It's your bread and butter. And it's the only way you'll have a strong fighting chance of breaking in. Find alumni from your school that are in NYC at the banks/boutiques. If you don't have an alumni site, put your school name and bank names into facebook and linkedin and see what comes out. Get in touch with these people. Even if it's tough to lateral in this market, you want those connections so when things turn up, you're ready to go.

I imagine that's a good place as any to start your search.

Jun 21, 2017

It's not really lateraling as I have NO IBD experience and have never worked in banking.

Also my undergrad is not well known out of the area it's in and if people do recognize it it's because of its athletic programs. I'd be very surprised if there are ANY alum working on the street. What do I do if I can't find alums in banking?

Jun 21, 2017

[email protected] -- I'd personally seek other career alternatives. I'm not sure how risk adverse you are, but it is extremely possible that you'll spend the next 2-4 years of your life trying to prepare for a job you'll likely never get. If you're okay with this, by all means go down the path of self-prep and get your MBA. The problem is, seeing Cum Laude at a state school, quitting after a year in law school, and no relevant work experience puts you in the "no chance" bucket. You can try to get in via networking, but unless you have a high profile person in your family, you're likely going to hit a brick wall.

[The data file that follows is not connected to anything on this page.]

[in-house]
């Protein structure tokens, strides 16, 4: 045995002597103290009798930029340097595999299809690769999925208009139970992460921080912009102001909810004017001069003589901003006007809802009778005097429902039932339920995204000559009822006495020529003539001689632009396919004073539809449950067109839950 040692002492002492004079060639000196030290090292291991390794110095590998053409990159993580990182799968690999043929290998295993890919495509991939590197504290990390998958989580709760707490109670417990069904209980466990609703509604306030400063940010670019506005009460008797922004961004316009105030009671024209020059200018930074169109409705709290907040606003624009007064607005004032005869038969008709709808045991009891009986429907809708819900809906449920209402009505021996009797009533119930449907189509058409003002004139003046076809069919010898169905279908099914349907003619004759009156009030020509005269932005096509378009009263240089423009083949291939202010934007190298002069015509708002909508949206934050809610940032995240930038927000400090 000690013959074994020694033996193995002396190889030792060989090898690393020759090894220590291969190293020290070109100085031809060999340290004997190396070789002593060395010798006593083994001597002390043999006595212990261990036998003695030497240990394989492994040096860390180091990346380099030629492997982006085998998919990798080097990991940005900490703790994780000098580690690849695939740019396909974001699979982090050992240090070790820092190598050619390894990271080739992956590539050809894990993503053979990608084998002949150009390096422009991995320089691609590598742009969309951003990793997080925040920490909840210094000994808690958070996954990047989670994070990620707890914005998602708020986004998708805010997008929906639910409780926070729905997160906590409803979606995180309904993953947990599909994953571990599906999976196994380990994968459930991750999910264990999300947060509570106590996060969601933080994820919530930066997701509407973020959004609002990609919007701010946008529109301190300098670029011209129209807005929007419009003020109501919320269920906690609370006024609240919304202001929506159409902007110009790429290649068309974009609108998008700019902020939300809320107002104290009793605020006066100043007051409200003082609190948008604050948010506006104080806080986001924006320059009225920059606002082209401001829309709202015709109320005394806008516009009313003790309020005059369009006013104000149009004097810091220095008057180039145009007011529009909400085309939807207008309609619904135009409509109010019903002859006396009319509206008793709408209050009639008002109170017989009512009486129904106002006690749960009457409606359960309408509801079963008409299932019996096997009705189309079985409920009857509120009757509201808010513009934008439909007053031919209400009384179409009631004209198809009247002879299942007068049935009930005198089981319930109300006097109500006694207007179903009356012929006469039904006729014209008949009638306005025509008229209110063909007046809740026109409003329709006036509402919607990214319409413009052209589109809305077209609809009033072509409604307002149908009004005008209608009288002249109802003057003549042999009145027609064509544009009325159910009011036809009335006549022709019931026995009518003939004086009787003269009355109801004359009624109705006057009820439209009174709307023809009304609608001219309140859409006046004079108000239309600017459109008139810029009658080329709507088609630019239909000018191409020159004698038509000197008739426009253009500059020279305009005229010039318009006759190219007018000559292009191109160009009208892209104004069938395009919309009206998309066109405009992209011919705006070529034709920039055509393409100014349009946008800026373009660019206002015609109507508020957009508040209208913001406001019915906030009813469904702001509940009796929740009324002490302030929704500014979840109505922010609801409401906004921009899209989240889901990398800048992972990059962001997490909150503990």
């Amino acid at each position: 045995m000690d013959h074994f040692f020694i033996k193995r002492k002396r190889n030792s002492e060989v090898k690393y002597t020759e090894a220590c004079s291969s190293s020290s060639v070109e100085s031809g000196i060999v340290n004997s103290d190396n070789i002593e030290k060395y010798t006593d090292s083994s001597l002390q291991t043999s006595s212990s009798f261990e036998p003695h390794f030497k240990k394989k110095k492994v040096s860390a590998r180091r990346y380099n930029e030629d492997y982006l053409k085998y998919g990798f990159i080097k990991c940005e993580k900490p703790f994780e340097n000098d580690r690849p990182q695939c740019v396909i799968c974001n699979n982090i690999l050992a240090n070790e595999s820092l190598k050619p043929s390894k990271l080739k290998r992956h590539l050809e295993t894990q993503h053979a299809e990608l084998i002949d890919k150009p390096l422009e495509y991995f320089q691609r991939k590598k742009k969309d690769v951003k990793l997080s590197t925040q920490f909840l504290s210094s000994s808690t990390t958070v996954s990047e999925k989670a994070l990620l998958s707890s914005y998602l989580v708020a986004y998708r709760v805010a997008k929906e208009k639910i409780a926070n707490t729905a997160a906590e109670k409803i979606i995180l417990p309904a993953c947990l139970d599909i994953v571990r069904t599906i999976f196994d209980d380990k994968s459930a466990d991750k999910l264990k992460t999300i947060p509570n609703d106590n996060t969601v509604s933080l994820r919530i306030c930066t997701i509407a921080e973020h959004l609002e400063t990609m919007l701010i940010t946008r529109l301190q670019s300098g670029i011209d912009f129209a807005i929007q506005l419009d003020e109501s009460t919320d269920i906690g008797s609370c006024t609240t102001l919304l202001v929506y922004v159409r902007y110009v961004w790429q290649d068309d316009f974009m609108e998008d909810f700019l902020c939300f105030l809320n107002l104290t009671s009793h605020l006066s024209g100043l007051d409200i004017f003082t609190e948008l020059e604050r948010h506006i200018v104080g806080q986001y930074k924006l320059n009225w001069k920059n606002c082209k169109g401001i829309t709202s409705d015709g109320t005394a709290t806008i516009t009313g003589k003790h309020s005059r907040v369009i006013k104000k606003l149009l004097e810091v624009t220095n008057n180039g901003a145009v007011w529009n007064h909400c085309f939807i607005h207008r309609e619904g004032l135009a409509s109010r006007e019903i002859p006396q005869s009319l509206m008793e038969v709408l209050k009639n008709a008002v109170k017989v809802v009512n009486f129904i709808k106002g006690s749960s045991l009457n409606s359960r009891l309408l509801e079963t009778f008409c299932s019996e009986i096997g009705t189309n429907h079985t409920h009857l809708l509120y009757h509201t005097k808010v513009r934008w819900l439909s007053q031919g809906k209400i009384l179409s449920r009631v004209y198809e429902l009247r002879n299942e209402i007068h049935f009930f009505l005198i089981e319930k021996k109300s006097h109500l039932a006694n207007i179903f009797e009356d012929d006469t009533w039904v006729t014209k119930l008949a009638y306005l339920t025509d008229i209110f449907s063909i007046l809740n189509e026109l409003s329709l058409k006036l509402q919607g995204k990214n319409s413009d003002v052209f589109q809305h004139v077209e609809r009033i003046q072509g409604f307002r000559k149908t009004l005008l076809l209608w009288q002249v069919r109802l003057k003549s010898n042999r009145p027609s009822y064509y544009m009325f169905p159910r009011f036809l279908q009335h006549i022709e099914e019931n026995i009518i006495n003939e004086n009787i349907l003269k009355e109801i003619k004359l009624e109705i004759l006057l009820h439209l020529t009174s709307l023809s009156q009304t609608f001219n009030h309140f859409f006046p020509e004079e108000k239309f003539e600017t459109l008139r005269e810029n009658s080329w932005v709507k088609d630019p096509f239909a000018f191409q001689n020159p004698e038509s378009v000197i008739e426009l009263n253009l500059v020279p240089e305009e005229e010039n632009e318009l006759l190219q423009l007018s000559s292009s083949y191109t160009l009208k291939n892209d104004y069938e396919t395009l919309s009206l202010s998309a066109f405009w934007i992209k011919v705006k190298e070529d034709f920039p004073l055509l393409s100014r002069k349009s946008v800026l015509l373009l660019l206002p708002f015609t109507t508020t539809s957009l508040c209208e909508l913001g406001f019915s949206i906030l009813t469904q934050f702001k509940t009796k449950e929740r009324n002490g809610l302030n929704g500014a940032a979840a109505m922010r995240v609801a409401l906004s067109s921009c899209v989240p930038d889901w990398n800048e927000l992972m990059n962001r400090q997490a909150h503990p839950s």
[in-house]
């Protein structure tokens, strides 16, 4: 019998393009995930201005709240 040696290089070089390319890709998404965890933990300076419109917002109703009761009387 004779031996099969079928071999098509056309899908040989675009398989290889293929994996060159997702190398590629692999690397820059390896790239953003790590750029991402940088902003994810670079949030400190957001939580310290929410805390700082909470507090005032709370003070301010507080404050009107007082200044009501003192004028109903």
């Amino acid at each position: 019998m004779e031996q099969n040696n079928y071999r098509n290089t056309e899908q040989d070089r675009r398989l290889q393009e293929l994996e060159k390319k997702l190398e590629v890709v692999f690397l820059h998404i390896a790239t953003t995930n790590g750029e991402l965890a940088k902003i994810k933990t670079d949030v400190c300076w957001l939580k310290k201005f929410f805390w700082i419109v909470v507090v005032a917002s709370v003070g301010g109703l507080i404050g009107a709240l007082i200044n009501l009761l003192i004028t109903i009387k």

Sorry for the large dose of pessimism, but I truly believe this is the best advice I can give.

Jun 21, 2017
CompBanker:

[email protected] -- I'd personally seek other career alternatives. I'm not sure how risk adverse you are, but it is extremely possible that you'll spend the next 2-4 years of your life trying to prepare for a job you'll likely never get. If you're okay with this, by all means go down the path of self-prep and get your MBA. The problem is, seeing Cum Laude at a state school, quitting after a year in law school, and no relevant work experience puts you in the "no chance" bucket. You can try to get in via networking, but unless you have a high profile person in your family, you're likely going to hit a brick wall.

Sorry for the large dose of pessimism, but I truly believe this is the best advice I can give.

Thanks for the reply. This is pretty much what I thought. Any ideas on alternative careers? I do enjoy finance and liked the Asset Management stuff I was doing before I gave law school a try.

Jun 21, 2017

Asset Management is certainly a viable career choice. Life is certainly not about maximizing your wealth. If you enjoy what you do and can make enough to support your desired lifestyle, you shouldn't need much more to be happy. Note, by desired lifestyle I do not mean "dream life," I mean a lifestyle you'd be comfortable and content with.

~~~~~~~~~~~
CompBanker

Apr 24, 2017

Drink the blood of Lloyd Blankfein

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Apr 26, 2017

What if he has AIDS?

Jun 21, 2017

Network with some Columbia grads who are already on the street. I'm sure there are more than a couple UIUC grads also.

Jun 21, 2017

Have you read through the articles on Mergers & Inquisitions? If you have any friends or any warm contacts (i.e. school alumni) in investment banking I'd highly recommend reaching out to them for a quick phone call or coffee chat to learn more about their experiences.